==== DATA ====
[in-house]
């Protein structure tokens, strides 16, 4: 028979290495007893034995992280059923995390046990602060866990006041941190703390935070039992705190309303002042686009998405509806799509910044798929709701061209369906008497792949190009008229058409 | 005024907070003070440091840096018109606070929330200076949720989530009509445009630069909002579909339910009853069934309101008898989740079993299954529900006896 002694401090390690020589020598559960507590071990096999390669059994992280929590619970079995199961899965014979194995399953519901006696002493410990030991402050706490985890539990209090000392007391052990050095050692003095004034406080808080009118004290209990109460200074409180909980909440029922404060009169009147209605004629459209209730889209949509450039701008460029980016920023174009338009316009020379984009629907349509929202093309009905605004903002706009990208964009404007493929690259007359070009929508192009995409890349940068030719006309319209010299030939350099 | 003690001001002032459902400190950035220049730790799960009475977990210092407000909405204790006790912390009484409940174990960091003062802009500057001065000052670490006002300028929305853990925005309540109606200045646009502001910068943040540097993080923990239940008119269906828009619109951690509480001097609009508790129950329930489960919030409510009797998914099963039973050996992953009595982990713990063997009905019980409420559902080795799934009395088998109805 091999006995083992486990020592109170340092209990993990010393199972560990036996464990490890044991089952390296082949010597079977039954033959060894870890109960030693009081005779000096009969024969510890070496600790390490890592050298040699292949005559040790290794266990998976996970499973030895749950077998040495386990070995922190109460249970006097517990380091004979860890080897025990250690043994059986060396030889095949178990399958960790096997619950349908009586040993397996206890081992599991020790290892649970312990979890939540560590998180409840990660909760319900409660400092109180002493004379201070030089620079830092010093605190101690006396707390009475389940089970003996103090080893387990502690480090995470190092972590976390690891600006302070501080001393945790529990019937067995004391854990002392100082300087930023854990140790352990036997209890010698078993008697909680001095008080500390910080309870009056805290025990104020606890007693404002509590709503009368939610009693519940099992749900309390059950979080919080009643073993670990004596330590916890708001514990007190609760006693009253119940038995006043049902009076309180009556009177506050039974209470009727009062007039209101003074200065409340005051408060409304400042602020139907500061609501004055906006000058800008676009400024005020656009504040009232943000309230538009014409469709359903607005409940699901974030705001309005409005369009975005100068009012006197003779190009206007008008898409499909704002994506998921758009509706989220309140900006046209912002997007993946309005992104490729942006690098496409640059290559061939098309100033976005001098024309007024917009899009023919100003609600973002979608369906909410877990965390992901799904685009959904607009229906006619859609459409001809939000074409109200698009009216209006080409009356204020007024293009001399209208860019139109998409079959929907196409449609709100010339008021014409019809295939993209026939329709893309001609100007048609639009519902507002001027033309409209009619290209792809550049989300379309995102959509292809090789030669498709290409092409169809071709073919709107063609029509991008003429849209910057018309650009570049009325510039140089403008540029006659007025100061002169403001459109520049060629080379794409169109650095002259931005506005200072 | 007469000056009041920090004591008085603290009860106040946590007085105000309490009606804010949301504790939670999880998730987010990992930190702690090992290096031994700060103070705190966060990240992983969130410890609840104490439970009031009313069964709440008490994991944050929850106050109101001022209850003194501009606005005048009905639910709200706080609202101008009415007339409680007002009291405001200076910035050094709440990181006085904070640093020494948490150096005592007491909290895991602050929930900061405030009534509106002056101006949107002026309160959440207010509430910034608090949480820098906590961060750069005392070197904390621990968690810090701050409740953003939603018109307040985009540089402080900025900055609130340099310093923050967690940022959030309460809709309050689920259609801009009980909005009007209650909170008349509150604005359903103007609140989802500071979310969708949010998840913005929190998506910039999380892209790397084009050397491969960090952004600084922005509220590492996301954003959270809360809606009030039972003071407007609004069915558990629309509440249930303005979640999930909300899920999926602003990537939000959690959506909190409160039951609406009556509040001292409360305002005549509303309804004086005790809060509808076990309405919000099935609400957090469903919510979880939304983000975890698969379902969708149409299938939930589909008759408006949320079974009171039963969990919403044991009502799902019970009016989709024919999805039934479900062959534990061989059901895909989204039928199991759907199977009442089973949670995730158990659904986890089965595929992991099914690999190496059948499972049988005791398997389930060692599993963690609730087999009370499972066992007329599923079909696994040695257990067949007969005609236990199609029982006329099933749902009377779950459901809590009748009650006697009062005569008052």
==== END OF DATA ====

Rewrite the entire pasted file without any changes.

[in-house]
């Protein structure tokens, strides 16, 4: 028979290495007893034995992280059923995390046990602060866990006041941190703390935070039992705190309303002042686009998405509806799509910044798929709701061209369906008497792949190009008229058409 | 005024907070003070440091840096018109606070929330200076949720989530009509445009630069909002579909339910009853069934309101008898989740079993299954529900006896 002694401090390690020589020598559960507590071990096999390669059994992280929590619970079995199961899965014979194995399953519901006696002493410990030991402050706490985890539990209090000392007391052990050095050692003095004034406080808080009118004290209990109460200074409180909980909440029922404060009169009147209605004629459209209730889209949509450039701008460029980016920023174009338009316009020379984009629907349509929202093309009905605004903002706009990208964009404007493929690259007359070009929508192009995409890349940068030719006309319209010299030939350099 | 003690001001002032459902400190950035220049730790799960009475977990210092407000909405204790006790912390009484409940174990960091003062802009500057001065000052670490006002300028929305853990925005309540109606200045646009502001910068943040540097993080923990239940008119269906828009619109951690509480001097609009508790129950329930489960919030409510009797998914099963039973050996992953009595982990713990063997009905019980409420559902080795799934009395088998109805 091999006995083992486990020592109170340092209990993990010393199972560990036996464990490890044991089952390296082949010597079977039954033959060894870890109960030693009081005779000096009969024969510890070496600790390490890592050298040699292949005559040790290794266990998976996970499973030895749950077998040495386990070995922190109460249970006097517990380091004979860890080897025990250690043994059986060396030889095949178990399958960790096997619950349908009586040993397996206890081992599991020790290892649970312990979890939540560590998180409840990660909760319900409660400092109180002493004379201070030089620079830092010093605190101690006396707390009475389940089970003996103090080893387990502690480090995470190092972590976390690891600006302070501080001393945790529990019937067995004391854990002392100082300087930023854990140790352990036997209890010698078993008697909680001095008080500390910080309870009056805290025990104020606890007693404002509590709503009368939610009693519940099992749900309390059950979080919080009643073993670990004596330590916890708001514990007190609760006693009253119940038995006043049902009076309180009556009177506050039974209470009727009062007039209101003074200065409340005051408060409304400042602020139907500061609501004055906006000058800008676009400024005020656009504040009232943000309230538009014409469709359903607005409940699901974030705001309005409005369009975005100068009012006197003779190009206007008008898409499909704002994506998921758009509706989220309140900006046209912002997007993946309005992104490729942006690098496409640059290559061939098309100033976005001098024309007024917009899009023919100003609600973002979608369906909410877990965390992901799904685009959904607009229906006619859609459409001809939000074409109200698009009216209006080409009356204020007024293009001399209208860019139109998409079959929907196409449609709100010339008021014409019809295939993209026939329709893309001609100007048609639009519902507002001027033309409209009619290209792809550049989300379309995102959509292809090789030669498709290409092409169809071709073919709107063609029509991008003429849209910057018309650009570049009325510039140089403008540029006659007025100061002169403001459109520049060629080379794409169109650095002259931005506005200072 | 007469000056009041920090004591008085603290009860106040946590007085105000309490009606804010949301504790939670999880998730987010990992930190702690090992290096031994700060103070705190966060990240992983969130410890609840104490439970009031009313069964709440008490994991944050929850106050109101001022209850003194501009606005005048009905639910709200706080609202101008009415007339409680007002009291405001200076910035050094709440990181006085904070640093020494948490150096005592007491909290895991602050929930900061405030009534509106002056101006949107002026309160959440207010509430910034608090949480820098906590961060750069005392070197904390621990968690810090701050409740953003939603018109307040985009540089402080900025900055609130340099310093923050967690940022959030309460809709309050689920259609801009009980909005009007209650909170008349509150604005359903103007609140989802500071979310969708949010998840913005929190998506910039999380892209790397084009050397491969960090952004600084922005509220590492996301954003959270809360809606009030039972003071407007609004069915558990629309509440249930303005979640999930909300899920999926602003990537939000959690959506909190409160039951609406009556509040001292409360305002005549509303309804004086005790809060509808076990309405919000099935609400957090469903919510979880939304983000975890698969379902969708149409299938939930589909008759408006949320079974009171039963969990919403044991009502799902019970009016989709024919999805039934479900062959534990061989059901895909989204039928199991759907199977009442089973949670995730158990659904986890089965595929992991099914690999190496059948499972049988005791398997389930060692599993963690609730087999009370499972066992007329599923079909696994040695257990067949007969005609236990199609029982006329099933749902009377779950459901809590009748009650006697009062005569008052």